On campus, we see unity and maturity pursued at the expense of each other all too often.

Some students push for unity: willing to sacrifice truth-claims, holiness and distinctives for the sake of being together. Others push for maturity: setting aside community, friendship and even love. But these two - unity and maturity - were meant to go together.

Unity without maturity leads to a herd mentality. It forces you to the lowest common denominator. Not the essentials, not the center or the core. Just the comfortable and agreeable bits. A Christian community that is unified but immature is one no one wants to join. And the Christ of this community is not worth dying or living for.

Maturity without unity is no better. Maturity pursued apart for relationship becomes brittle and sharp, angry and restless, immature. It becomes a shadow of itself. Knowledge is held high and prized, though it is not the same as maturity. Accomplishment and talent also get this treatment. The label of "mature" gets slapped on the powerful, the first-comers and the theoretical. Maturity becomes hollow like that tree that's had the core rot out of it and is just waiting for lighting to strike and reveal the emptiness.

True unity extends across ethnic and chronological boundaries. This unity drags you toward maturity. Bolted to the foundation of the apostles and prophets, the unified become mature.

And true maturity? True maturity has love as its center. And love loves objects and people and places and real food and real drink. The love of the mature person pushes aside isolation and draws maturity from the deep, model wells of the community. And, becoming mature, the mature serve as wells for those who thirst alongside them and after them. And so the mature experience unity.

Unity and maturity go hand in hand. You'll never find one without the other.

Gifts and Leadership

I ran into a conundrum this week.

In Ephesians 4, the Apostle Paul says that Christ gave gifts to the church. Christ gave some to be apostles, some to be prophets, some to be evangelists, and some to be pastors and teachers.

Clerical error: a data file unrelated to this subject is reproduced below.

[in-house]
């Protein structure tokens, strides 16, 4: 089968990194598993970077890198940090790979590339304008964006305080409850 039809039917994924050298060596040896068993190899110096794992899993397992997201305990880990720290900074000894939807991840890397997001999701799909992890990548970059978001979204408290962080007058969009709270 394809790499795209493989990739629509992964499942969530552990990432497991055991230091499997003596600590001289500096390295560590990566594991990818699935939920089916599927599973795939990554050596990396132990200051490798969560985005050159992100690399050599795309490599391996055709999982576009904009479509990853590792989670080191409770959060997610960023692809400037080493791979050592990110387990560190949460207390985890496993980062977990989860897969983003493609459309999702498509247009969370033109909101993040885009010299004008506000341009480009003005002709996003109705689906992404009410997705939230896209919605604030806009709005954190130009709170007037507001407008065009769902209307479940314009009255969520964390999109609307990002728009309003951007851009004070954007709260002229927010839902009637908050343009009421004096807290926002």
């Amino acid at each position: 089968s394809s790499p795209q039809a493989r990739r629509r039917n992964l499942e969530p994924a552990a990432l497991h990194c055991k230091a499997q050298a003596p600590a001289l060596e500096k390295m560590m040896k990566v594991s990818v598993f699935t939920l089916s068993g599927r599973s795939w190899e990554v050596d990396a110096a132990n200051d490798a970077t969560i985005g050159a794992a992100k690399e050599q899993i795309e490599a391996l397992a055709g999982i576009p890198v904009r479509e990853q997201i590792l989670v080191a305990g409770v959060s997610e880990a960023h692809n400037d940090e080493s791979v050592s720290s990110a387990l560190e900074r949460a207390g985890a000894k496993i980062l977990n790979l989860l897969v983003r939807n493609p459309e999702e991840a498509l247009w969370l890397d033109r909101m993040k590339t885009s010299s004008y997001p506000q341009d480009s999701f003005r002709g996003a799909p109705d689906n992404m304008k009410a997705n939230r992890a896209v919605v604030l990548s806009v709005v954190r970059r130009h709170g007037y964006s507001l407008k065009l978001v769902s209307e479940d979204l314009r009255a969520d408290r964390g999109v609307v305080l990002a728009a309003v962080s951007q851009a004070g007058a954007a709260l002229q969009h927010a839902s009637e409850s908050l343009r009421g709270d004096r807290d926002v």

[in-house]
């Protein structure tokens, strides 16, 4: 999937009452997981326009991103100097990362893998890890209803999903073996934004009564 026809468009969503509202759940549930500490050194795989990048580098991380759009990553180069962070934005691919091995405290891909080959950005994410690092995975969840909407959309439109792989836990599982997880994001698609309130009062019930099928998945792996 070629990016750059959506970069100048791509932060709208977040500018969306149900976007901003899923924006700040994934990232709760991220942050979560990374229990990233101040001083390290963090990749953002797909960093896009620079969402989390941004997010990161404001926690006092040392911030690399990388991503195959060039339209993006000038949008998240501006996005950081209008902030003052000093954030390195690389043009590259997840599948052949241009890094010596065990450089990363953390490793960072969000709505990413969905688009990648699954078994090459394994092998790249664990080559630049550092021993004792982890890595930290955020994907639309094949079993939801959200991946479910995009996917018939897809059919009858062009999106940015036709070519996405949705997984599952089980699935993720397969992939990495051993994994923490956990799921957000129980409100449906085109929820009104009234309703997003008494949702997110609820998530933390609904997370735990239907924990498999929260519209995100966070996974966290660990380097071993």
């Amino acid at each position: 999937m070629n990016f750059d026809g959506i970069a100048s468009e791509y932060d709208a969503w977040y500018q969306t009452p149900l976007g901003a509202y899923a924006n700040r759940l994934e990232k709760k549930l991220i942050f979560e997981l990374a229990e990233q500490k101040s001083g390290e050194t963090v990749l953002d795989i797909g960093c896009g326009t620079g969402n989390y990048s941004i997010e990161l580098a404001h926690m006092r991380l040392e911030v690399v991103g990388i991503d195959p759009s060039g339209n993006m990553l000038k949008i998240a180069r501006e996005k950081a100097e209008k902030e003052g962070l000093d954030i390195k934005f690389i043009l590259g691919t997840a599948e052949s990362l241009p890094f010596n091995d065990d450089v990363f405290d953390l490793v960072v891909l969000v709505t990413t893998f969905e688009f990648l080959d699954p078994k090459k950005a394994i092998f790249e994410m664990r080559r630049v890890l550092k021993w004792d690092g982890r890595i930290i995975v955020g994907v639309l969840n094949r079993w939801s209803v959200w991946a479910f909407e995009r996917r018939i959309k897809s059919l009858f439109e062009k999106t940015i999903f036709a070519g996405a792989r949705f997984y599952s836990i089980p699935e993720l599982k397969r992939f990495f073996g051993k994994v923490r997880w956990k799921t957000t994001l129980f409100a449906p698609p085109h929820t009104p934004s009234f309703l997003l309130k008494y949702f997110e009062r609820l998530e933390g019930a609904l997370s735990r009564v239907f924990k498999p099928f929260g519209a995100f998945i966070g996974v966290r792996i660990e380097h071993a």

This is a sticky and tricky passage.

And here's the conundrum ...

If you find people who have these gifts, they're often leaders. That's it.

Doesn't seem like a conundrum yet, does it?

Well ... which comes first: the gifts or the position? Does God give gifts to people who eventually rise to lead the church? Or does God pour gifts out on the people who are already leading?

This may not seem like a big deal. Which comes first, the chicken or the egg? Who cares? You're making me hungry. Let's eat!

But it is a big deal.

It's a big deal because many Christian communities find apostles and prophets and evangelists to be totally absent. Many, many churches are only led by people with pastoral and teaching gifts. The others lead elsewhere.

If gifts come first, then perhaps our churches have a problem with leadership promotion.

People with apostolic and prophetic and evangelistic gifts may lack opportunities to serve in their churches, so they take their gifts elsewhere. In my work with InterVarsity, I see gifted people serving on campus in ways that they couldn't in their church. While I'm grateful for their service on campus, I wonder what would happen if they were more welcome in their churches.

If leadership comes first, it's a different story, a different problem, a different opportunity.

If God pours out these gifts on leaders in the church, this could diagnose some dysfunction on leadership teams. Unrecognized diversity often creates tension.

If an intact team experiences a fresh gifting with these Ephesians 4 gifts, leaders may develop different priorities. They may pull in different directions. Unrecognized, these diverse gifts may refuse to work in concert with each other, may tug in opposite directions, may miss opportunities. I can only dream about what would happen if people with these gifts were able to work well together.

What do you think? Does either of these scenarios sound more likely to you? Do you see another option?